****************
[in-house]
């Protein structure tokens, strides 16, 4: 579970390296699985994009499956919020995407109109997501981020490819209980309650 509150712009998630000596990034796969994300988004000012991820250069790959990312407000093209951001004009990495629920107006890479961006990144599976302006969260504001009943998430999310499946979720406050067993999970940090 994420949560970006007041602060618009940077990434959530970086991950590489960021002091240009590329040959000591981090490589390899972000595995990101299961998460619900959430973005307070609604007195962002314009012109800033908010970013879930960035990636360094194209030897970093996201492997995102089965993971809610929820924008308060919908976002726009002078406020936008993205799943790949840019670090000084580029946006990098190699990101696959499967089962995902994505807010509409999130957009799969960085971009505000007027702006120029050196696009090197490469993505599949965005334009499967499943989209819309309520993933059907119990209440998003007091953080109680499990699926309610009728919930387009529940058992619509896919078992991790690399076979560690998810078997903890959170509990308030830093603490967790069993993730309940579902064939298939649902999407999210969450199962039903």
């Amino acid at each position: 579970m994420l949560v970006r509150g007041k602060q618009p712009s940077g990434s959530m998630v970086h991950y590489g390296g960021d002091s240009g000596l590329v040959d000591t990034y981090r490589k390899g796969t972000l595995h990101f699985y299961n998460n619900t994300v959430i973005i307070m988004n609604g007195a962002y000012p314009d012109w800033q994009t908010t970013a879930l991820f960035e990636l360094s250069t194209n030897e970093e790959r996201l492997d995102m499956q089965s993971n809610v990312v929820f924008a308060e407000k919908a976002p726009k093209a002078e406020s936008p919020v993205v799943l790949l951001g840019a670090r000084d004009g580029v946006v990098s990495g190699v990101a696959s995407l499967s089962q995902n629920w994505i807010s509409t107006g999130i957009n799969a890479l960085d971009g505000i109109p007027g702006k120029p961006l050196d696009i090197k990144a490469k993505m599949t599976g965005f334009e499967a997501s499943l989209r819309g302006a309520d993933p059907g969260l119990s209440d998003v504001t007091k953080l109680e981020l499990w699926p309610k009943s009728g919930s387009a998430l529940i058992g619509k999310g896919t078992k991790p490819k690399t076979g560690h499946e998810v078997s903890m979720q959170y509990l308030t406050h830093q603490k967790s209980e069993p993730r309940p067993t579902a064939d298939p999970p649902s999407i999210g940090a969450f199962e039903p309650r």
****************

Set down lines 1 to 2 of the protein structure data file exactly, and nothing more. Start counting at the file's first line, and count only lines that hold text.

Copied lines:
[in-house]
């Protein structure tokens, strides 16, 4: 579970390296699985994009499956919020995407109109997501981020490819209980309650 509150712009998630000596990034796969994300988004000012991820250069790959990312407000093209951001004009990495629920107006890479961006990144599976302006969260504001009943998430999310499946979720406050067993999970940090 994420949560970006007041602060618009940077990434959530970086991950590489960021002091240009590329040959000591981090490589390899972000595995990101299961998460619900959430973005307070609604007195962002314009012109800033908010970013879930960035990636360094194209030897970093996201492997995102089965993971809610929820924008308060919908976002726009002078406020936008993205799943790949840019670090000084580029946006990098190699990101696959499967089962995902994505807010509409999130957009799969960085971009505000007027702006120029050196696009090197490469993505599949965005334009499967499943989209819309309520993933059907119990209440998003007091953080109680499990699926309610009728919930387009529940058992619509896919078992991790690399076979560690998810078997903890959170509990308030830093603490967790069993993730309940579902064939298939649902999407999210969450199962039903």